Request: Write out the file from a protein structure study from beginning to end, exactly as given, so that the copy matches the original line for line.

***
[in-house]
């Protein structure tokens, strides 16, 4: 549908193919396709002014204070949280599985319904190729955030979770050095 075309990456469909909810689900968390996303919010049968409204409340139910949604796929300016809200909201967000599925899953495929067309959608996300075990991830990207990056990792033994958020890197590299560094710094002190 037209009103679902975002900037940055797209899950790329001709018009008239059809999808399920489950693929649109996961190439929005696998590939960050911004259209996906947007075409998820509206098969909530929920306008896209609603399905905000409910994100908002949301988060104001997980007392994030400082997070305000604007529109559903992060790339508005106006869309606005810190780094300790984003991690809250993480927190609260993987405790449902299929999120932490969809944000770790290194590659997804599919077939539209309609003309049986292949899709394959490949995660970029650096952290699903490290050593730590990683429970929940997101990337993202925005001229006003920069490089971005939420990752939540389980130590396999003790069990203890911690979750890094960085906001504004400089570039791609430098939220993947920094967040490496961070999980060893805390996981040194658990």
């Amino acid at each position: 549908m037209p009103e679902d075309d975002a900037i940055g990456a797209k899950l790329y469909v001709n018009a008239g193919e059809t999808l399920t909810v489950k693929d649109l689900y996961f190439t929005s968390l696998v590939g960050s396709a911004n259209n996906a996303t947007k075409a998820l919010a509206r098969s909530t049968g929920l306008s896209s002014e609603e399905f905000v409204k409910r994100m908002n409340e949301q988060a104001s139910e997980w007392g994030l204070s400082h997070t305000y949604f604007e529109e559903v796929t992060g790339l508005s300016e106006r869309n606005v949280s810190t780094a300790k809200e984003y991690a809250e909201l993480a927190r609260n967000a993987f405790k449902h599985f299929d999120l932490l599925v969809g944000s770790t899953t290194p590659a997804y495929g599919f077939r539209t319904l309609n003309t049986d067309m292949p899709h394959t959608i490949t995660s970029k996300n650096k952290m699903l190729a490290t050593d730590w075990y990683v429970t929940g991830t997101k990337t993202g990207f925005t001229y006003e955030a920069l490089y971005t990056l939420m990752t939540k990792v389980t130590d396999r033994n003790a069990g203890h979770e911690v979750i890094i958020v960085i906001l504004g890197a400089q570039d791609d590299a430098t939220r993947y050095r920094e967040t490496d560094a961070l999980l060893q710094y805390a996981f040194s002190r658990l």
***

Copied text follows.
[in-house]
């Protein structure tokens, strides 16, 4: 549908193919396709002014204070949280599985319904190729955030979770050095 075309990456469909909810689900968390996303919010049968409204409340139910949604796929300016809200909201967000599925899953495929067309959608996300075990991830990207990056990792033994958020890197590299560094710094002190 037209009103679902975002900037940055797209899950790329001709018009008239059809999808399920489950693929649109996961190439929005696998590939960050911004259209996906947007075409998820509206098969909530929920306008896209609603399905905000409910994100908002949301988060104001997980007392994030400082997070305000604007529109559903992060790339508005106006869309606005810190780094300790984003991690809250993480927190609260993987405790449902299929999120932490969809944000770790290194590659997804599919077939539209309609003309049986292949899709394959490949995660970029650096952290699903490290050593730590990683429970929940997101990337993202925005001229006003920069490089971005939420990752939540389980130590396999003790069990203890911690979750890094960085906001504004400089570039791609430098939220993947920094967040490496961070999980060893805390996981040194658990």
């Amino acid at each position: 549908m037209p009103e679902d075309d975002a900037i940055g990456a797209k899950l790329y469909v001709n018009a008239g193919e059809t999808l399920t909810v489950k693929d649109l689900y996961f190439t929005s968390l696998v590939g960050s396709a911004n259209n996906a996303t947007k075409a998820l919010a509206r098969s909530t049968g929920l306008s896209s002014e609603e399905f905000v409204k409910r994100m908002n409340e949301q988060a104001s139910e997980w007392g994030l204070s400082h997070t305000y949604f604007e529109e559903v796929t992060g790339l508005s300016e106006r869309n606005v949280s810190t780094a300790k809200e984003y991690a809250e909201l993480a927190r609260n967000a993987f405790k449902h599985f299929d999120l932490l599925v969809g944000s770790t899953t290194p590659a997804y495929g599919f077939r539209t319904l309609n003309t049986d067309m292949p899709h394959t959608i490949t995660s970029k996300n650096k952290m699903l190729a490290t050593d730590w075990y990683v429970t929940g991830t997101k990337t993202g990207f925005t001229y006003e955030a920069l490089y971005t990056l939420m990752t939540k990792v389980t130590d396999r033994n003790a069990g203890h979770e911690v979750i890094i958020v960085i906001l504004g890197a400089q570039d791609d590299a430098t939220r993947y050095r920094e967040t490496d560094a961070l999980l060893q710094y805390a996981f040194s002190r658990l």